How am I supposed to know?
There is no way the user can know whether an upgrade will improve his experience, or waste time as he tries to recover his mistake. Asking can only make people feel stupid. Web Applications don’t ask. You get the upgrade, and you may not even notice.
Automatically upgrading software on other people’s computers could be a support nightmare, so it must be very easy to go back to where you were. Sparkle currently doesn’t provide a downgrade path.
Don’t make me wait!
Sparkle downloads the whole app on each update. For people on slower connections it’s noticeable and irritating. It would be better if the user didn’t notice it.
About 60% of my users seem to have disabled Sparkle. That’s a lot given that during the beta-test cycle, upgrades are not optional.
Updates are small bidirectional binary diffs (created using bsdiff for example) that are downloaded in the background. To minimize user visible lag, they could be downloaded in small sections.
By default upgrades are applied silently at application startup, but the user can require a confirmation step using the Application’s Preference Panel.
In built version selector
The Application’s Preference Panel easily lets users switch back to an older version. It shows the version information for each version that Sparkle currently only shows when checking for a new update. Because each downloaded upgrade is a bidirectional diff, one can always downgrade.
The Appcast Sparkle currently uses to inform the Application that an upgrade is available is enhanced so that a developer can correct an “Oops” by retracting a faulty upgrade. Adding this to the appcast protocol would be easy.
A small unchangeable harness is used to launch and monitor the App. If the app crashes on startup before the user could access the preference panel, it retracts any recent unproven upgrades and sends crash logs to the developer, after asking the user. Using a process to monitor another is extensively used for high reliability Telecom Systems: nine nines reliability (that’s 30ms downtime a year).
Growl and Email
If Growl is installed, it can be used to inform the user of the upgrade.
Generally however I think email is the most appropriate forum to inform the user of updates: one is more inclined to read information if one is not busy doing something else. Notice that even users who worry about providing their email addresses to the software developer can be catered for: the app itself can email the user with the information currently in the appcast when an upgrade has been downloaded.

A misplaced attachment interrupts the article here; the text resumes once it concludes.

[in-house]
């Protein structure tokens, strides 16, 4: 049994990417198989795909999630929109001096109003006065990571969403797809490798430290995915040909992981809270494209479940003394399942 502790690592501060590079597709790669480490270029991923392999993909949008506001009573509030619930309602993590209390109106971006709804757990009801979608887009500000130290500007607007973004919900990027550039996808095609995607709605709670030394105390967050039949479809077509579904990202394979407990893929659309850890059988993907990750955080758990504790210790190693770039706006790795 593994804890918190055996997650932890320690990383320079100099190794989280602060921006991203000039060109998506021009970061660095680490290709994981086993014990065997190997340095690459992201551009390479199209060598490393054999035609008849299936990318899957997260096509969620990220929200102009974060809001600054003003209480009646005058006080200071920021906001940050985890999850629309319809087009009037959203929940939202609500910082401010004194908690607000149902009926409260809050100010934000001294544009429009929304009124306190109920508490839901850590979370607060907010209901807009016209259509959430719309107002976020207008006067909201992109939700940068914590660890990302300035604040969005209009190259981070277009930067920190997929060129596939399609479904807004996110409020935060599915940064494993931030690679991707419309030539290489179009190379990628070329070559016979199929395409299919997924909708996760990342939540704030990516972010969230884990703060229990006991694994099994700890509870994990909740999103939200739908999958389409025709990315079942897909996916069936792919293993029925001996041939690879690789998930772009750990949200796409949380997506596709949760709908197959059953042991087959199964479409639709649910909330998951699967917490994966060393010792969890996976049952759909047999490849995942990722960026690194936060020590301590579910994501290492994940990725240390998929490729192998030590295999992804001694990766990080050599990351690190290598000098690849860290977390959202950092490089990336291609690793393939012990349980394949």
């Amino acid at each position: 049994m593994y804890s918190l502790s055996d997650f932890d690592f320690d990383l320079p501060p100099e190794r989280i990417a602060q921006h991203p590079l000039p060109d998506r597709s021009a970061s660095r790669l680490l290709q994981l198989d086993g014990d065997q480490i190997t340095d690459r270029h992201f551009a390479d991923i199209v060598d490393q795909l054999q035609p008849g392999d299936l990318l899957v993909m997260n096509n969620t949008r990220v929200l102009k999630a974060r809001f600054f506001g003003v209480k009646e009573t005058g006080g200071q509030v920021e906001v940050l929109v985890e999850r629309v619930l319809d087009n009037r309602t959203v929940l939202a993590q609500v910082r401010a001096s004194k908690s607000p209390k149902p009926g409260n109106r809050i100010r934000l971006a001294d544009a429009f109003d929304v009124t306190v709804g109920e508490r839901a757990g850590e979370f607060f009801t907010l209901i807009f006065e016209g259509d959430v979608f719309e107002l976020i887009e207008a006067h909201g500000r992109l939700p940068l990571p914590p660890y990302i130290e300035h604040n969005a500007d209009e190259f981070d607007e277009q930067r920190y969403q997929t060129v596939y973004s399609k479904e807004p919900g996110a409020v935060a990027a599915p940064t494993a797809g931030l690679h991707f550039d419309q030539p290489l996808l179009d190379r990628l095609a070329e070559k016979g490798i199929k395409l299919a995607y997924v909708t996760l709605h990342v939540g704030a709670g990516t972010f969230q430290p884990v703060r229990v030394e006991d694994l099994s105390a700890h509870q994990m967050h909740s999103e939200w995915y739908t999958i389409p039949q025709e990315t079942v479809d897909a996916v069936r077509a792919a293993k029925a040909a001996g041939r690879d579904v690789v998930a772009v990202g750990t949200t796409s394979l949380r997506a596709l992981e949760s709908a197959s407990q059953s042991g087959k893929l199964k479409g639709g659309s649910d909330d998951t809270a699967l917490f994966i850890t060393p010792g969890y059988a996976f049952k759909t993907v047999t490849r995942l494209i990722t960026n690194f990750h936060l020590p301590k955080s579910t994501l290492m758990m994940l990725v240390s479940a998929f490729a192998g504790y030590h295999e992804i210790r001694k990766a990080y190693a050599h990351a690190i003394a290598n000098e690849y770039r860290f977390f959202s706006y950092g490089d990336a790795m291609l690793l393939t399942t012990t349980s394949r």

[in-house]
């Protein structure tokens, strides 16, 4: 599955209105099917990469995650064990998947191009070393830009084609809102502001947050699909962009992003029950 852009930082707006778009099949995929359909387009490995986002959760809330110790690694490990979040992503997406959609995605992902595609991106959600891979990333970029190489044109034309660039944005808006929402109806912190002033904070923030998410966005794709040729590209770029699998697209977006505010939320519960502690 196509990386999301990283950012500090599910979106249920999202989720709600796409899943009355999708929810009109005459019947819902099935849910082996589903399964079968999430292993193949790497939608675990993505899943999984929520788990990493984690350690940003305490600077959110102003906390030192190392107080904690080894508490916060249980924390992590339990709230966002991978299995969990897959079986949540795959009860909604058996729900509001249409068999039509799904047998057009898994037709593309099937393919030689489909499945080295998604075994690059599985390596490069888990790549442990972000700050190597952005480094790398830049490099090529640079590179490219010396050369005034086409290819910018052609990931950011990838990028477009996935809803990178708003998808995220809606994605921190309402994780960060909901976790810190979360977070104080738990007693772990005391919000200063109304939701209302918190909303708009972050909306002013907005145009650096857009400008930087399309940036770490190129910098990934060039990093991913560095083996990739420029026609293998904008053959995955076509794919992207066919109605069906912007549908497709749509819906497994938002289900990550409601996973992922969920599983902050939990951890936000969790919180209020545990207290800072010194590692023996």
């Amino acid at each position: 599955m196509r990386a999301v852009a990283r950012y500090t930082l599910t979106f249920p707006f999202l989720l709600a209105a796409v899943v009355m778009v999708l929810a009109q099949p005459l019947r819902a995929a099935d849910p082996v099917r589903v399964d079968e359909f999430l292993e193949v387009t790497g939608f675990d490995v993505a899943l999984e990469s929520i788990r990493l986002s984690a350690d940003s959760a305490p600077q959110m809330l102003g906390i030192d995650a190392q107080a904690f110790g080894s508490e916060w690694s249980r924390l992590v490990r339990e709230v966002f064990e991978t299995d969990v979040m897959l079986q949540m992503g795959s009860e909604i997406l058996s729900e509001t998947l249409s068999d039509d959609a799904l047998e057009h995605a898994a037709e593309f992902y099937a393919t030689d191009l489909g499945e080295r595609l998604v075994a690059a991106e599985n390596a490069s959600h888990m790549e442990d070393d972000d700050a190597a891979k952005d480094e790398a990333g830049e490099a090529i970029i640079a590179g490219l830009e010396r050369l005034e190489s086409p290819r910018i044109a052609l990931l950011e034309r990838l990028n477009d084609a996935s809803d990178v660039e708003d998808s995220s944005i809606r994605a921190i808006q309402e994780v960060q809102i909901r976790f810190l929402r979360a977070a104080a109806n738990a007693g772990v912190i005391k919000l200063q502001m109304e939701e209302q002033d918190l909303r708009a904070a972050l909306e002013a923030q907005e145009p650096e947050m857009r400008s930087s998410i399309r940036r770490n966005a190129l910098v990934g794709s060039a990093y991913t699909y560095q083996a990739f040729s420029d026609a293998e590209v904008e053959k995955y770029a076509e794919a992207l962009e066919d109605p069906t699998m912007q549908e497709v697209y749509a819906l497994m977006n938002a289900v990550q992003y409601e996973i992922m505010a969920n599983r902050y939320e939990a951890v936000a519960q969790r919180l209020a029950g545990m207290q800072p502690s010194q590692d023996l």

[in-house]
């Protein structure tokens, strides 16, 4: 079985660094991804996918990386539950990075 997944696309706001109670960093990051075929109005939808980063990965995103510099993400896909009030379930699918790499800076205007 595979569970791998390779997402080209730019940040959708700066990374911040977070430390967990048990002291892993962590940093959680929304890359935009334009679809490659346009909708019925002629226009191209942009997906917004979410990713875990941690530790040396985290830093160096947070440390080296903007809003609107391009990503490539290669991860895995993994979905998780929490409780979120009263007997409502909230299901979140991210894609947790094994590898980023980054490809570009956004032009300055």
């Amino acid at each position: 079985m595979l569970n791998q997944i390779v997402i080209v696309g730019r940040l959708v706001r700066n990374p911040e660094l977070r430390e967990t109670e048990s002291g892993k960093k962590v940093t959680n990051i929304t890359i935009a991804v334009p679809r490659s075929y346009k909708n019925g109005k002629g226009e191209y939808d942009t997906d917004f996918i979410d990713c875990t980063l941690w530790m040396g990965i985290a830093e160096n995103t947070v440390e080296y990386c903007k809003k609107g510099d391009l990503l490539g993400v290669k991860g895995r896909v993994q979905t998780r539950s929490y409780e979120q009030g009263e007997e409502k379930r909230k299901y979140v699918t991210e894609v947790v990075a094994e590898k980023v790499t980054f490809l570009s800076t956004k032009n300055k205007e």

Why I’m hoping Sparkle will implement this
Google has just released a new API called Google Gears. It will allow web applications to work even if you’re disconnected from the internet for a period of time. And it will let them install their files onto your harddrive so that they can be run “locally”, by using a small “local server” that’s loaded into your application as an Internet Plugin (much likef Flash).
It’s New BSD licensed which means the source code is available and people will be able to make sure it doesn’t do anything dubious. Currently it’s Firefox only, but there’s source code for Safari, which when it’s released should theoretically also work with Find It! Keep It!.
Google Gears is providing a solution to a real problem without requiring a whole new programming paradigm as Adobe’s Apollo and Microsoft’s Silverlight do. It maintains the AJAX promise (runs everywhere) while providing a benefit should you choose to install it (faster and more resilient applications). Also, it’s open source which means other application providers can use it. I think in this case Google have a winning solution.
Update Dojo Offline now supports Google Gears.
The Tag Palette was requested by a user. It’s invoked by a click on the tag palette icon on the toolbar. Floating over the main window, it lets you quickly select the tags you would like a page to have, rather than type them in. Because it shows you every tag, you won’t end up with duplicate tags (such as ai and artificial-intelligence). Of course it lets you add new tags, or delete ones. Deleted tags are crossed out so that you can undelete them, if you made a mistake.
The user experience
I like Google’s tools. I use GMail and google. My Find It! Keep It! tool provides shortcuts to Google’s web, book, froogle, news and scientific paper searches. So I downloaded Google’s desktop mac hoping for a faster Spotlight.
Like the folks at TidBits, I found it slowed down my computer significantly when indexing my drive. However one can turn it off using the System Preferences panel it installs. Like that I can let it index stuff at night.
Press Command twice and a search panel shows up, which will show the first 10 results. To see more, your browser will be opened to display the results as page that looks like google’s generic search page, so it’s running a small web server.
It runs as root, and does not respect your update statistics settings
Google Desktop installs itself as root: the index is at /Library/Google/Google Desktop/Index/(some directory which only root can access). This means it can access anything on your machine and do anything it likes. It doesn’t need to and on a first date, I don’t trust anything that much. Every user on the machine will have their content indexed, even if they don’t agree. You could say that Spotlight also runs as root, but people using an operating system written by Apple do have to trust Apple.